Our Nation has been profoundly shaped by ordinary Americans who have volunteered their time and energy to overcome extraordinary challenges. From the American Revolution and the Seneca Falls Convention to the everyday acts of compassion and purpose that move millions to make change in their communities, our Nation has always been at its best when individuals have come together to realize a common vision. As we continue to pursue progress, service and social innovation will play an essential role in achieving our highest ambitions — from a world-class education for every child to an economy built to last. During National Volunteer Week, we pay tribute to all who give of themselves to keep America strong, and we renew the spirit of service that has enriched our country for generations.
That spirit lives on today in countless acts of service around our country. When one of the deadliest tornadoes in our Nation’s history touched down in Joplin, Missouri, in May 2011, thousands of volunteers stepped forward to serve their fellow citizens. They turned a university into a hospital. They repurposed doors for stretchers. They rushed food to those in need and filled trucks with donations. To date, they have committed more than half a million hours to bringing support and shelter to a community during a time of profound hardship and heartache. In Joplin and across America, we see the transformative power of service — to unite, to build, to heal.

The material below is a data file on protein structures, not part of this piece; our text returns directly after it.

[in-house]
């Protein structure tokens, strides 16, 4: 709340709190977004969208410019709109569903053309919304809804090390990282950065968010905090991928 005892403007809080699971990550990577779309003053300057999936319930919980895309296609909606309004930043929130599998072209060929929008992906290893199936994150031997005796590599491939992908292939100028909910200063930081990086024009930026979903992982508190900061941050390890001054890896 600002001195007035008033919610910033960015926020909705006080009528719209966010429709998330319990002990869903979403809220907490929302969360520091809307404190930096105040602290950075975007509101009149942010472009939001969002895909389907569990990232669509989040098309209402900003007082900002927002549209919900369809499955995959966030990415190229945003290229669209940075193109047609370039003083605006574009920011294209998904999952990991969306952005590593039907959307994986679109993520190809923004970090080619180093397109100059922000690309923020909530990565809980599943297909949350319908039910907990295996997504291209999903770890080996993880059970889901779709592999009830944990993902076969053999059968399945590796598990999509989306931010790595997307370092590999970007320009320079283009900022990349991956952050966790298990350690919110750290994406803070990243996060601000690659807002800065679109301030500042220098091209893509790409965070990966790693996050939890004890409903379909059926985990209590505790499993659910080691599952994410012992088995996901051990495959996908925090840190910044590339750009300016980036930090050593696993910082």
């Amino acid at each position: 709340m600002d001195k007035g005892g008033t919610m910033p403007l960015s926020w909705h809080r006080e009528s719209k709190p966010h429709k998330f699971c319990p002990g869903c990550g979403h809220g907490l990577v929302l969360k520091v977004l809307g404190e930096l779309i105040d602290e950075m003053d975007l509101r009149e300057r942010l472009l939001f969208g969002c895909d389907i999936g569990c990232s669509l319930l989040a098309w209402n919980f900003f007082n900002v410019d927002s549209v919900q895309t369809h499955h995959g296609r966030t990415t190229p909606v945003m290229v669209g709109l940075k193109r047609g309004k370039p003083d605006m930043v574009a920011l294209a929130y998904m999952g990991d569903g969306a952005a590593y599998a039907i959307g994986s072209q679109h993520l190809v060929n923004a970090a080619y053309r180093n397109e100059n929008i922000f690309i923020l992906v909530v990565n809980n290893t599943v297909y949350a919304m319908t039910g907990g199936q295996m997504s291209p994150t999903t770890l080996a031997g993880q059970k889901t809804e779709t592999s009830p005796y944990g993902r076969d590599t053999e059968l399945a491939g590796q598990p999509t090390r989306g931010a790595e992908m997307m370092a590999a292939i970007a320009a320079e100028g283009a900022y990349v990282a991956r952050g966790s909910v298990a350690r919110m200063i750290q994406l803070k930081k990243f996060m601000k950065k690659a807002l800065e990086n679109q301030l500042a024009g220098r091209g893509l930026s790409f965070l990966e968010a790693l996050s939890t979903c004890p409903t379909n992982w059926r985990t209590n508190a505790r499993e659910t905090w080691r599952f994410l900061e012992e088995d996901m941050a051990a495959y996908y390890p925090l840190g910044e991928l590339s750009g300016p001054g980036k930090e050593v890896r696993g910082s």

My Administration remains steadfast in our commitment to empower more Americans with tools to shape their communities. During my first 100 days in office, I was proud to sign the Edward M. Kennedy Serve America Act, a landmark national service law that laid out a strategy to link service with innovation, established the groundbreaking Social Innovation Fund, and charted the expansion of AmeriCorps. Last month, we launched FEMA Corps, a new service corps that will enhance our national capacity for disaster response and prepare its members for careers in emergency management. Through United We Serve and national service days, we continue to connect individuals young and old to new opportunities to reinvent their world through service — from fighting hunger and expanding access to healthy, affordable food to mentoring young people and fostering literacy. In all of these efforts, we are reminded how volunteer work can expand opportunity not only for those in need, but also for those who give. Service can teach valuable skills that pave the way to long-term employment and stay with volunteers throughout their careers and lives.